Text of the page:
No end to Rohingya crisis in sight as persecution on

Two Rohingya men carry a patient to home after treatment in a health centre at Kutupalang refugee camp in Cox’s Bazar on Saturday. — Sourav Lasker

The influx of Rohingyas into Bangladesh fleeing persecution in Myanmar continued on Saturday as there was no let-up in violence, what the United Nations termed a textbook example of ethnic cleansing, erupted in Rakhine state on August 25.
Although the flow of Rohingyas towards Bangladesh slowed down in past couple of days, the exodus might increase again as incidents like fire and bomb blasts were reported from Rakhine on Friday, warned Rohingyas taking refuge in Bangladesh.
Bangladesh government and international community continued struggling to cope with the situation as about half a million Rohingyas had so far entered the country and many others were waiting in the borders making it one of the biggest humanitarian problems of the world.
‘Rohingyas are a burden for us but if everyone comes forward, we will be able to face the humanitarian crisis we have been are dealing with tackling for a month,’ disaster management and relief secretary Md Shah Kamal said, adding that the government and international agencies were trying to provide humanitarian assistance to ethnic minority people fled from Myanmar.
UN agencies on Saturday said that about 4.29 lakh Rohingyas entered Bangladesh after August 25.
Bangladesh foreign ministry officials estimated that the influx already took to 8.49 lakh the number of Myanmar people living in Bangladesh.
The UNHCR and the IOM expressed fear that the new influx might take to 10 lakh the number of Myanmar nationals in Bangladesh by the end of the year.
The ongoing ethnic cleansing began on August 25, when Arakan Rohingya Salvation Army reportedly attacked dozens of police posts and checkpoints and one military base in Rakhine. The insurgent group, however, said that it made the attacks to pre-empt military attacks on the Rohingyas.
Groups upon groups of terrified, starving, exhausted Rohingyas arrived in Bangladesh trekking walking through hills and crossing rough sea and the River Naf on boat and took shelter here and there in Cox’s Bazar and Bandarban. They continued surviving on inadequate food and water with lack of sanitation facilities at makeshift settlements or under open sky.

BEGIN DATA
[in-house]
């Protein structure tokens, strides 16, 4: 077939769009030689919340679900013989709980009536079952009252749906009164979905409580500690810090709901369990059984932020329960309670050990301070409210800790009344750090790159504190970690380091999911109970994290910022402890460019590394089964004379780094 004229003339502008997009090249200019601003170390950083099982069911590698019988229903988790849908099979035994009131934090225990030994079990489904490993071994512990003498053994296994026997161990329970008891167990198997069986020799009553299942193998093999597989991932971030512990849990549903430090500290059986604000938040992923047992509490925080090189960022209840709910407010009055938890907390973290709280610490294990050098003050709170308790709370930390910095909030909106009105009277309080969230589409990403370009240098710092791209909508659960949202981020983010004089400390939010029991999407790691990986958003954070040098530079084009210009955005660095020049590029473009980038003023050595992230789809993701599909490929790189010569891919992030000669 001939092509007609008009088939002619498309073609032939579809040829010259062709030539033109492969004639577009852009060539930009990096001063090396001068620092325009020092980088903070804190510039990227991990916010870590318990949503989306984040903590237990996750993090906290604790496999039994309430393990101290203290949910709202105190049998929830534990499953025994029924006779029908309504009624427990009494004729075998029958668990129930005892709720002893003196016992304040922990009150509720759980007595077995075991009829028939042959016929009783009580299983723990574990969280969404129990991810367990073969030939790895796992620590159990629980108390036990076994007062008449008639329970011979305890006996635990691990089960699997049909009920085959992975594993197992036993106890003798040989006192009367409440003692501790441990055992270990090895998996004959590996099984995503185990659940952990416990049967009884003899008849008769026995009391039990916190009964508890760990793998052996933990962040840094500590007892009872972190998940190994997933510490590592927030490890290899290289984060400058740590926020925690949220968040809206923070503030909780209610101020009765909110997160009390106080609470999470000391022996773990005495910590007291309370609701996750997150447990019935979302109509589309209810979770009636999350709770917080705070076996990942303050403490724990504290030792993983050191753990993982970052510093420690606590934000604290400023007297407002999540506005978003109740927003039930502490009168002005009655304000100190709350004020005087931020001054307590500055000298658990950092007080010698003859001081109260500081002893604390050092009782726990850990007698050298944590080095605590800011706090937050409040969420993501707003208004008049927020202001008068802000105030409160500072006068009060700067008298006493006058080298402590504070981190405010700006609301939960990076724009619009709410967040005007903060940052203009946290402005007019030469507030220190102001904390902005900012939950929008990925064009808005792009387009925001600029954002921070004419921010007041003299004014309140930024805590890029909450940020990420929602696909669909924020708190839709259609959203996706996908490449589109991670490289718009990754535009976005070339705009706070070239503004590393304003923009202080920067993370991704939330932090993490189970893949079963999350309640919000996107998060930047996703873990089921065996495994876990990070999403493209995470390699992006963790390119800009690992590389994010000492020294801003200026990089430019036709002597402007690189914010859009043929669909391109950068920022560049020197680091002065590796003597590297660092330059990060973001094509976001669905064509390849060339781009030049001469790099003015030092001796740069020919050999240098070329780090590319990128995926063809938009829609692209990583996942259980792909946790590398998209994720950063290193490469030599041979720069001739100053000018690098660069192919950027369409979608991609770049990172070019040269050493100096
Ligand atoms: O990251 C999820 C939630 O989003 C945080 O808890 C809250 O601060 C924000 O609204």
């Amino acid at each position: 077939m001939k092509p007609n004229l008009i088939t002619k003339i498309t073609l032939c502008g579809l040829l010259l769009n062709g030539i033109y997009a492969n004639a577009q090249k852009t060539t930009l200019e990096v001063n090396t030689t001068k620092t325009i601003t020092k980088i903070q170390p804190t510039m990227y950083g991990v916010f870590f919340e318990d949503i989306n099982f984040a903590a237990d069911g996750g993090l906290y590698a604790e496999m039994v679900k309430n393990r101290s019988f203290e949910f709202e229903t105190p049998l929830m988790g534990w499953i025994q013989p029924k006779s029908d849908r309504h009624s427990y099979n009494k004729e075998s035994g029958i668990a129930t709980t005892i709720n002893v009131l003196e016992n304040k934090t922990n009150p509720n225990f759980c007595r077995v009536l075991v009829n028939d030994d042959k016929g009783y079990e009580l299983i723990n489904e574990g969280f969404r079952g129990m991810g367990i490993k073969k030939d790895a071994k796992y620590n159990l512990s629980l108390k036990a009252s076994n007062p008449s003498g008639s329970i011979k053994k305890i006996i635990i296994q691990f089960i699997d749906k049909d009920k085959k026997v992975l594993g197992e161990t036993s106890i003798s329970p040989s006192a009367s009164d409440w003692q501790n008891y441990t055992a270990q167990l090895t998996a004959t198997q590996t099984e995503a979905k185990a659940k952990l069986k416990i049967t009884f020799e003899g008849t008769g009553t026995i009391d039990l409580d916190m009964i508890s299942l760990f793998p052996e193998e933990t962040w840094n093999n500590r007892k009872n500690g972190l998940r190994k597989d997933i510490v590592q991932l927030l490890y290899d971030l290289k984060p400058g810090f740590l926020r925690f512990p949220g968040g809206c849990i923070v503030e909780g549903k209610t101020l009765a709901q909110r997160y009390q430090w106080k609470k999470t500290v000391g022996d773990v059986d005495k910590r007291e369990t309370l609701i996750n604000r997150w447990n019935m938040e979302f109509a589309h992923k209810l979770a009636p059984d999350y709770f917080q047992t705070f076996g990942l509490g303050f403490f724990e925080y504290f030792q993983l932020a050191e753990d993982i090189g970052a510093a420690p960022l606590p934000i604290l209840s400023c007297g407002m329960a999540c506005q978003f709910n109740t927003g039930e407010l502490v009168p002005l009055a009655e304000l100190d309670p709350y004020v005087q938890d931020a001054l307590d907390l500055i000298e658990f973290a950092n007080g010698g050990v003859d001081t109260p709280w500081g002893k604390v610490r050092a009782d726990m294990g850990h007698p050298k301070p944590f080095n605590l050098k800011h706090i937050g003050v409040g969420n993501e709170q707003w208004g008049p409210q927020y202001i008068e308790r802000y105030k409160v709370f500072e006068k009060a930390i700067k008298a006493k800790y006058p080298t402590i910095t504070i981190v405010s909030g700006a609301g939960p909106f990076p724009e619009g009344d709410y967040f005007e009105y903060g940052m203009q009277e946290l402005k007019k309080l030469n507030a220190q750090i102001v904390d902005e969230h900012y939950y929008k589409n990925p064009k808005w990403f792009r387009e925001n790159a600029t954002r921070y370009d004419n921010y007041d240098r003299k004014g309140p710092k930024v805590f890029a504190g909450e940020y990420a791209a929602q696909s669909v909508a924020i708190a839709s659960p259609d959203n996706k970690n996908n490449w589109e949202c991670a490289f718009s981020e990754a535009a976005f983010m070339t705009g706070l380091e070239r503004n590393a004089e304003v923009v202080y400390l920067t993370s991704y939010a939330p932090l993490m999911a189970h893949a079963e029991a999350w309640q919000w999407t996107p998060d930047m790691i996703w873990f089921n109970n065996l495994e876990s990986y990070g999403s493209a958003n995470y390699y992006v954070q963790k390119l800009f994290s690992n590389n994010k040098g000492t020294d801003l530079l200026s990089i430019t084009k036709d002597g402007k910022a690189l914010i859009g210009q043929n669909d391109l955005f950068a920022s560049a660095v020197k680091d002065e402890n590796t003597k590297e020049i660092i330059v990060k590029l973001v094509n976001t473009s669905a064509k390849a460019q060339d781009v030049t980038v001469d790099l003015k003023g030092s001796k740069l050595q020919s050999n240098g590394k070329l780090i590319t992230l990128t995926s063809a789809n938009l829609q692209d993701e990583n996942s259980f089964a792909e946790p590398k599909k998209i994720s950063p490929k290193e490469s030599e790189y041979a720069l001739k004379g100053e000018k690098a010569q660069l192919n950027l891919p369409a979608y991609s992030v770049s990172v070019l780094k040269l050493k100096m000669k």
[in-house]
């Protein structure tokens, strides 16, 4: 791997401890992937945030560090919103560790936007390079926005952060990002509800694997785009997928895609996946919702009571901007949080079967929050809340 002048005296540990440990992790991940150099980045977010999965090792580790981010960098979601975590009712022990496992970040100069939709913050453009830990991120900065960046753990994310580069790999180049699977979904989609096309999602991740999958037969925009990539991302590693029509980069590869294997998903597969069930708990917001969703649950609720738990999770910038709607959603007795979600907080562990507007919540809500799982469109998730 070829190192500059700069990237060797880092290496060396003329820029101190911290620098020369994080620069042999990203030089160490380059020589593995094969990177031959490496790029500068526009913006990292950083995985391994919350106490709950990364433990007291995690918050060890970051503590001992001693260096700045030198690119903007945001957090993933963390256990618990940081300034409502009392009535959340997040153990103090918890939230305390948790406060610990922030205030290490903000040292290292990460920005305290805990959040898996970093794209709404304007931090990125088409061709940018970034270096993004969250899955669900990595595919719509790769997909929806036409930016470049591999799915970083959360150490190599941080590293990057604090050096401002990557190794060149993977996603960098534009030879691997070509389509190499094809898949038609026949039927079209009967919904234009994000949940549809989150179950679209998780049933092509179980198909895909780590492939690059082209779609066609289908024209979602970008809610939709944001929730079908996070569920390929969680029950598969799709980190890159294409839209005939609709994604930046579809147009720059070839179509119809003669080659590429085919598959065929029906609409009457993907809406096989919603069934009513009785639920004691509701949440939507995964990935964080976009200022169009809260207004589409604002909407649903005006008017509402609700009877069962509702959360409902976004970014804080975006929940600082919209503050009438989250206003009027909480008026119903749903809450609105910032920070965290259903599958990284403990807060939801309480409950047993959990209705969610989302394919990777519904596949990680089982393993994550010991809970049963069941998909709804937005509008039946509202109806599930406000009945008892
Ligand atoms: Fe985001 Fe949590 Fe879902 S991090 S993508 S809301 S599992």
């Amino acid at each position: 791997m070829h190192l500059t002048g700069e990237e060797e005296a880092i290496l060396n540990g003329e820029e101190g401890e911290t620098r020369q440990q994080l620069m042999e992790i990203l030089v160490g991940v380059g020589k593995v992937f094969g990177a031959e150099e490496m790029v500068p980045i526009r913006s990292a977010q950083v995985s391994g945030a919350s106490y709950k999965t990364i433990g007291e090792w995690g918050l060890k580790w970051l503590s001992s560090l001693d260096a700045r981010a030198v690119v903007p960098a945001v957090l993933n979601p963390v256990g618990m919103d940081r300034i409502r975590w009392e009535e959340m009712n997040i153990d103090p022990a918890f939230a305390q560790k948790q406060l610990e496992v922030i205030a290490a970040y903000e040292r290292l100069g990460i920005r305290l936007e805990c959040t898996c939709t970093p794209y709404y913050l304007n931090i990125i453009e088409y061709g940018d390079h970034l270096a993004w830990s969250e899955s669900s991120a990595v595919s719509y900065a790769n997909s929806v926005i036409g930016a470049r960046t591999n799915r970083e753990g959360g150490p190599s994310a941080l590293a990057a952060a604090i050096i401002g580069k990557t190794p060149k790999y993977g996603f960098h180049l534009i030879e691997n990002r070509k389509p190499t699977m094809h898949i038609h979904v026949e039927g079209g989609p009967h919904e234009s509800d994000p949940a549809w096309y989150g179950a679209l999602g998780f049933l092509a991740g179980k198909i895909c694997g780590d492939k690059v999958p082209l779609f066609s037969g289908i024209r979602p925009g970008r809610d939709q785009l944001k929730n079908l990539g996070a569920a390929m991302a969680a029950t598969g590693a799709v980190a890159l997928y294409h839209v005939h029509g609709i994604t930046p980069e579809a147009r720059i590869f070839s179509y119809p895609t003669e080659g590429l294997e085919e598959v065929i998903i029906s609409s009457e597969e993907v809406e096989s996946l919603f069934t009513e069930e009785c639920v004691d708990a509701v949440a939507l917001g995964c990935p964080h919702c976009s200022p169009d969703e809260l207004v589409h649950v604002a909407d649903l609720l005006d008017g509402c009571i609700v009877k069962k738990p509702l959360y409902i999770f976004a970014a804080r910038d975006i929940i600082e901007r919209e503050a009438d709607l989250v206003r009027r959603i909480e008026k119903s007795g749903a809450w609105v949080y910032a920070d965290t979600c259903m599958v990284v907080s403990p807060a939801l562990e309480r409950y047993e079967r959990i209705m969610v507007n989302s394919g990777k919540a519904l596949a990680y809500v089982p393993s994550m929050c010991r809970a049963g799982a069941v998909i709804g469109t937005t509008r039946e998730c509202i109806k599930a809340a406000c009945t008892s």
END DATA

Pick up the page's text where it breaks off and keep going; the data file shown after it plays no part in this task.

At least 112 Rohingays died as their wooden boat capsized.
According to Border Guard Bangladesh officials, at least five Rohingyas had been killed and 12 injured in landmine blasts planted by Myanmar security forces along their border.
Thousands of Rohingays were half-starving at makeshift shelters under open sky, with a little or no sanitation facilities and medical service. International aid groups and government health service providers expressed fear of an outbreak of diseases.
Over half of the Rohingyas were children and infants who were crying for food. Thousands of them were victim to indiscriminate violence and were orphaned or separated from their parents.
Relief works carried out by the government, international humanitarian agencies and local people were still not sufficient and their efforts to arrange temporary toilets were already in a mess and little water supply hardly helped the hapless Rohingyas to survive, said local people.
Cox’s Bazar civil surgeon Abdus Salam said that fear of an outbreak of diseases would prevail till the improvement of sanitation facilities and adequate food for Rohingyas.
Many Rohingyas took shelter at makeshift camps in the reserved forests, felling trees, setting up shanties digging slopes of hills, putting a grave impact on the environment, forest and public health engineering officials said.